This piece by Douglas Hofstadter was funny, but I don’t... | News | Coagulopath

scriptThis piece by Douglas Hofstadter was funny, but I don’t agree. I think common usage is the king, and people should only contravene the king’s orders under dire circumstances. I also don’t agree with Vihart’s tweet that “Gender neutral pronouns have failed again, and again, and again… which means they have the persistence to someday succeed.” So the more I fail, the more likely I am to succeed? Doesn’t sound mathematically rigorous. The English language changes to whatever form it wants, nobody can predict it, and none of those changes are intrinsically better or worse – the Grimm’s Shift of ancient times was no different to the “ebonics” of today. Just a mutation that seems to have survived.

But if we were able to redesign the English language to be as convenient as possible, what would we do?

Graphological changes

– Make every character unique – no mirrors or flips. Make it impossible to mistake b for backwards d, or M for upside down W.

– Rearrange the alphabet so that commonest letters are at the front, and less used letters are at the back. There’s no reason the alphabet should run A-B-C-D-E-F-G-H-I-J-K-L-M-N-O-P-Q-R-S-T-U-V-W-X-Y-Z instead of E-T-A-O-I-N-S-R-H-D-L-U-C-M-F-Y-W-G-P-B-V-K-X-Q-J-Z. Maybe then we won’t call it the alphabet, we’ll call it the epsilontau.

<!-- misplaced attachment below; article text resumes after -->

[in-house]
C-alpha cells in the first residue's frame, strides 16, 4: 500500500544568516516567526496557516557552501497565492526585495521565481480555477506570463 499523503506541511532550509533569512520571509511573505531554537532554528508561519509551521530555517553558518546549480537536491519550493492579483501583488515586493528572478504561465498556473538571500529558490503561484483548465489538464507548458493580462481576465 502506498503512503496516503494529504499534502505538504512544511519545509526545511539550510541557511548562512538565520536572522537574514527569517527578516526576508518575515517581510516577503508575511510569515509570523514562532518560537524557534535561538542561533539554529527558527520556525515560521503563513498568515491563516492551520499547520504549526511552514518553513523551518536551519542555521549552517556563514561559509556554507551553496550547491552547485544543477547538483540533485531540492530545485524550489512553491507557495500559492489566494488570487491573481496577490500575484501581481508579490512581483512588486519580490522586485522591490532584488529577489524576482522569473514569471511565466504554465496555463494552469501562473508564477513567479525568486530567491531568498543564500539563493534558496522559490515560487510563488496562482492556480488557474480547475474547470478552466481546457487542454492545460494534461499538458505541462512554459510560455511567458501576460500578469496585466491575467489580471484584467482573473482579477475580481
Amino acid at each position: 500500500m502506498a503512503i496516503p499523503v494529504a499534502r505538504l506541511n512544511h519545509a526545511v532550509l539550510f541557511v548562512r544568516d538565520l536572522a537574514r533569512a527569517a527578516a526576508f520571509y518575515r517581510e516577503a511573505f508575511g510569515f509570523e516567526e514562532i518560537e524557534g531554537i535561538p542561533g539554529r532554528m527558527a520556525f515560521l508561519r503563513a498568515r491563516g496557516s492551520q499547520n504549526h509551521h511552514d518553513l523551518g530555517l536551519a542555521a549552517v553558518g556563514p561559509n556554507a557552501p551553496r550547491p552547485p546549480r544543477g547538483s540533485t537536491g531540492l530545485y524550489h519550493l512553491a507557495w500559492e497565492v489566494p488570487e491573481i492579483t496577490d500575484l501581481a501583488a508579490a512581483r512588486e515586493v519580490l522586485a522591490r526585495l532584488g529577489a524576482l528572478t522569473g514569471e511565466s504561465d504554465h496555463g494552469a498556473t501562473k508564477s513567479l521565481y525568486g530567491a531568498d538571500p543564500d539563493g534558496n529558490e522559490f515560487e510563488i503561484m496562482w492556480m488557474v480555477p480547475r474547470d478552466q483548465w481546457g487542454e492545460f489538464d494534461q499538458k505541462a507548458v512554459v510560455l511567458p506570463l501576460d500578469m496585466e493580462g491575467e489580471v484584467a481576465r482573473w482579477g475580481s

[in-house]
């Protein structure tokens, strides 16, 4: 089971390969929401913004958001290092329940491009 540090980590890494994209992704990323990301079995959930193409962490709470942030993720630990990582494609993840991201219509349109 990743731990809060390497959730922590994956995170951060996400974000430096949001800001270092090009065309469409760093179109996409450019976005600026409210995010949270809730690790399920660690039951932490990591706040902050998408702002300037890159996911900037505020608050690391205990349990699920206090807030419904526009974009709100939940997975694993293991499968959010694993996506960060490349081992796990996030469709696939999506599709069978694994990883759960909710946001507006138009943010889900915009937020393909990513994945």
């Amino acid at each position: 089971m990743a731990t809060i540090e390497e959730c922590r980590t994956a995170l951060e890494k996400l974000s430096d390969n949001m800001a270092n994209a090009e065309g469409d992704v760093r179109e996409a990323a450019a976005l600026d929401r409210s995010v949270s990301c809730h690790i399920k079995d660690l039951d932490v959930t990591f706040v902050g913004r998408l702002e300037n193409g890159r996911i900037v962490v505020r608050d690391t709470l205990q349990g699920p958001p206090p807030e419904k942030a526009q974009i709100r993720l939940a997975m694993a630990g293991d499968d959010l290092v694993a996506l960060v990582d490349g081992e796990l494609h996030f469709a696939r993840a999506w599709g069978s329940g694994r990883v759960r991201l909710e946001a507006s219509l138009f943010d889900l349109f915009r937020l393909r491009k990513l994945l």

– Optimise the English script for handwriting. Make it so that x (for example) can be written with one stroke – perhaps by connecting the two lines with an arch.

Linguistic changes

– Incorporate Japanese’s honorifics. They’re useful as hell. They let you add trick out sentences out with emotion and color and nuance. “Yes, Spongebob-sama” is a nearly the opposite of “Yes, Spongebob-chan.”

– Add some pronoun modifiers so we can tell multiple people of the same gender apart. You want effective anti-gay therapy? Imagine giving yourself an embolism trying to puzzle out gay erotica (“He pressed him closer and ran his teeth over his neck…”). Maybe call the subject him1 and people in further proximity him2, him3, etc.

– Fix “w” so that it isn’t three syllables long. Have you ever tried to give someone a website address and had your mouth block up with dubya-dubya-dubyas like a jammed printer? This article suggests a pronounciation of “wu”.

– Remove the indefinite article, like Greek does. And if we get get away without the definitive article, so much the better. I hate a‘s and the‘s sitting in between the real words. Somehow they cause my trypophobia to flare up.